IRS Form 8938: Reporting Requirements Overview

Apr 11, 2024

Living abroad brings its own set of adventures and challenges, especially when it comes to navigating U.S. tax obligations. If you’re an expat with a financial footprint across borders, you’ll need to familiarize yourself with IRS Form 8938, a key component of the Foreign Account Tax Compliance Act (FATCA).

What is Form 8938?

Form 8938, titled “Statement of Specified Foreign Financial Assets” is a tax form required by the U.S. Internal Revenue Service (IRS) for taxpayers to report their specified foreign financial assets if the total value of those such foreign bank assets exceeds certain thresholds. It was introduced as part of the Foreign Account Tax Compliance Act (FATCA) to combat tax evasion and ensure U.S. persons are reporting their foreign income.

The form is filed along with the taxpayer’s annual income tax return, and the reporting thresholds vary depending on the taxpayer’s filing status and whether they live in the U.S. or abroad.

Who Needs To File IRS Form 8938?

IRS Form 8938 must be filed by U.S. taxpayers (citizens, residents, and certain nonresidents) who have specified foreign financial assets exceeding certain thresholds. These thresholds depend on the taxpayer’s filing status and residency:

  • U.S. Residents:
    • Single or married filing separately: Assets over $50,000 on the last day of the tax year or over $75,000 at any time during the year.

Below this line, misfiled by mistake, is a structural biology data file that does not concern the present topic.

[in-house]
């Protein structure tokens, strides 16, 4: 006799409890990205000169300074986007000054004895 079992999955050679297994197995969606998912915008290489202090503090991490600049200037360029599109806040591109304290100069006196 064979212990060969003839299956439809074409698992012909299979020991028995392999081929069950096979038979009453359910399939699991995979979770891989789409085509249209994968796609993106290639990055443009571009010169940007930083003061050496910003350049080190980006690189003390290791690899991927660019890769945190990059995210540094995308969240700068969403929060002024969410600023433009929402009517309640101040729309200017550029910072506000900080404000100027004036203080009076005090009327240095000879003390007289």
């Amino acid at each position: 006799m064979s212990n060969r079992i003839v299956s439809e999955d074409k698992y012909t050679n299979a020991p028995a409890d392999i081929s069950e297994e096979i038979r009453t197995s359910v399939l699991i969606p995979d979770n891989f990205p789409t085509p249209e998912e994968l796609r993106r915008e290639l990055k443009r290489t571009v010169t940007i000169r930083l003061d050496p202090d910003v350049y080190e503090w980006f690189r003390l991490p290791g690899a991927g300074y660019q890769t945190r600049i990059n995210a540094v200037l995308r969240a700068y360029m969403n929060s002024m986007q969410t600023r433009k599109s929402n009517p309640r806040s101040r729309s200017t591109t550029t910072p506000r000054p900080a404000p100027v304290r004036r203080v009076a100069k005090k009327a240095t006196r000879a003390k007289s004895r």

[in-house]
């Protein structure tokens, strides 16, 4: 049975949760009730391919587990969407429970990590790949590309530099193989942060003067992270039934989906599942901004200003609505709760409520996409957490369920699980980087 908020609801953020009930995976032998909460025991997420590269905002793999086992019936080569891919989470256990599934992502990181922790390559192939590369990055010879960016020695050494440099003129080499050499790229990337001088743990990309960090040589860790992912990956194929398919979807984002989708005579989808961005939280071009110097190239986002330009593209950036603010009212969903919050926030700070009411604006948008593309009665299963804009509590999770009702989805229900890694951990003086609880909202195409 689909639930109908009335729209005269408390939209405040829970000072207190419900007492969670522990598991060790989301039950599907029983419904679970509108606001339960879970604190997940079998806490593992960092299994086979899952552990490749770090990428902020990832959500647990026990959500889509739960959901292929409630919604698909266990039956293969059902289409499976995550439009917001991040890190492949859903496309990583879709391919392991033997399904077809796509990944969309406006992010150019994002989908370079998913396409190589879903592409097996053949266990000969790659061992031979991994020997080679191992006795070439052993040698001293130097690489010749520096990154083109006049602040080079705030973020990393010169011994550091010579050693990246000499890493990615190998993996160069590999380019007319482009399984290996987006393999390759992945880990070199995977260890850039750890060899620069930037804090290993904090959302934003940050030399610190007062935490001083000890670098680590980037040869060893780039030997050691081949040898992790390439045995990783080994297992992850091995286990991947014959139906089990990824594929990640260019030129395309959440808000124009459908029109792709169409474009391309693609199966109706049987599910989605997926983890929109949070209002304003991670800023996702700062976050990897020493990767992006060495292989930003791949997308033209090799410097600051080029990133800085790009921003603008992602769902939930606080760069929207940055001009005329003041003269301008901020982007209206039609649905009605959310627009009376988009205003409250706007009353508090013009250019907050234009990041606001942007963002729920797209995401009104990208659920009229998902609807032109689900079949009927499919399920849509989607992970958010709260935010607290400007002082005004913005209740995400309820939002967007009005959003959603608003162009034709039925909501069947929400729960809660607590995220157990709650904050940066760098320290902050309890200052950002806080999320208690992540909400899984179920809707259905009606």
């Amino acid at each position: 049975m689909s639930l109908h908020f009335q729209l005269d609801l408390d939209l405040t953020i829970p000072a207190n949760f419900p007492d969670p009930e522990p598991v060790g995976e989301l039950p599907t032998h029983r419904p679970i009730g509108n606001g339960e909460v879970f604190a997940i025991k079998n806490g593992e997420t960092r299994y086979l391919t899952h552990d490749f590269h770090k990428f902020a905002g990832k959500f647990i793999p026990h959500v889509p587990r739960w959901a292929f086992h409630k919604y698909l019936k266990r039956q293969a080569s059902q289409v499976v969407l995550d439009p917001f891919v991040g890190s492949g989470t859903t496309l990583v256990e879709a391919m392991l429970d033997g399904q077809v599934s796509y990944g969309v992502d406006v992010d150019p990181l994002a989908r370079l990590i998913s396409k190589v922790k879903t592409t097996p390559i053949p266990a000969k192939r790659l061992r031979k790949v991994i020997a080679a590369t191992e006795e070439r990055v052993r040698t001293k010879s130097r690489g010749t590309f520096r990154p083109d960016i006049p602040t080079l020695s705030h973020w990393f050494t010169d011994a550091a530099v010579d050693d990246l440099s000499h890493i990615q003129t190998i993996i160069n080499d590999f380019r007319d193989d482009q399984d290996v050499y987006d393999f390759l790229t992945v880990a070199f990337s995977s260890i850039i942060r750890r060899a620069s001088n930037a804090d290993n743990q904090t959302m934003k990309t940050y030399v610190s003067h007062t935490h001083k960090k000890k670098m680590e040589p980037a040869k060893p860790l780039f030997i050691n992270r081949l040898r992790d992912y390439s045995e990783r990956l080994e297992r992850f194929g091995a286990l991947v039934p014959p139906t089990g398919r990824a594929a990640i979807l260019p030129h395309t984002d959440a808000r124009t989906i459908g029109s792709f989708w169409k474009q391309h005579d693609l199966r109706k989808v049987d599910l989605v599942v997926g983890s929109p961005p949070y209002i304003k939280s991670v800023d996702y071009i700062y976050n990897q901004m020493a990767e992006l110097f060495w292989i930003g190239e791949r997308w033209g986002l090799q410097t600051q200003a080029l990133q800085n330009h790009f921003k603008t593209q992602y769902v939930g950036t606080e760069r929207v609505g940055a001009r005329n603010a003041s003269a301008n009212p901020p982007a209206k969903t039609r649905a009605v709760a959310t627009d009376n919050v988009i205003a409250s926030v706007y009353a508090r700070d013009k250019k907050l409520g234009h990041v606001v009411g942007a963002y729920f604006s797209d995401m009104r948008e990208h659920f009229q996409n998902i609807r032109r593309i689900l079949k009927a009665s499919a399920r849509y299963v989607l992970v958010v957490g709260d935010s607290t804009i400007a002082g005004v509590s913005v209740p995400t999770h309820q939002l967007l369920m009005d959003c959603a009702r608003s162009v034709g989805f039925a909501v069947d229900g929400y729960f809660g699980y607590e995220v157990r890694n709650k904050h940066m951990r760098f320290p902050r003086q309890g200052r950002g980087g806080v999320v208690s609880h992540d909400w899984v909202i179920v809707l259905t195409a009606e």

• Married filing jointly: Assets over $100,000 on the last day of the tax year or over $150,000 at any time during the year.
  • Non-U.S. Residents:
    • Single or married filing separately: Assets over $200,000 on the last day of the tax year or over $300,000 at any time during the year.
    • Married filing jointly: Assets over $400,000 on the last day of the tax year or over $600,000 at any time during the year.

    Even if the reporting thresholds are met, Form 8938 is only required if the taxpayer is required to file a U.S. tax return.

What Are Foreign Financial Assets?

Foreign accounts or financial assets refer to financial accounts and investments held outside the United States, often subject to reporting to the U.S. Internal Revenue Service (IRS) by U.S. taxpayers. These assets can include, but are not limited to:

  1. Financial accounts maintained at foreign financial institutions, such as:
    • Bank accounts (checking, savings, CDs, etc.)
    • Brokerage and securities accounts
    • Commodity futures or options accounts
    • Insurance policies with cash value
    • Annuity policies with cash value
    • Shares in a foreign mutual fund
  2. Other foreign financial assets not held in a financial account, such as:
    • Stocks or securities issued by a foreign person or entity
    • Interests in a foreign partnership
    • Interests in a foreign trust or estate
    • Financial instruments or contracts with a foreign issuer or counterparty
  3. The “foreign” aspect refers to the assets being physically located or issued outside of the United States.
  4. Foreign financial assets do not include foreign real estate, foreign currency, or financial accounts maintained at U.S. financial institutions, even if they hold foreign stocks/securities.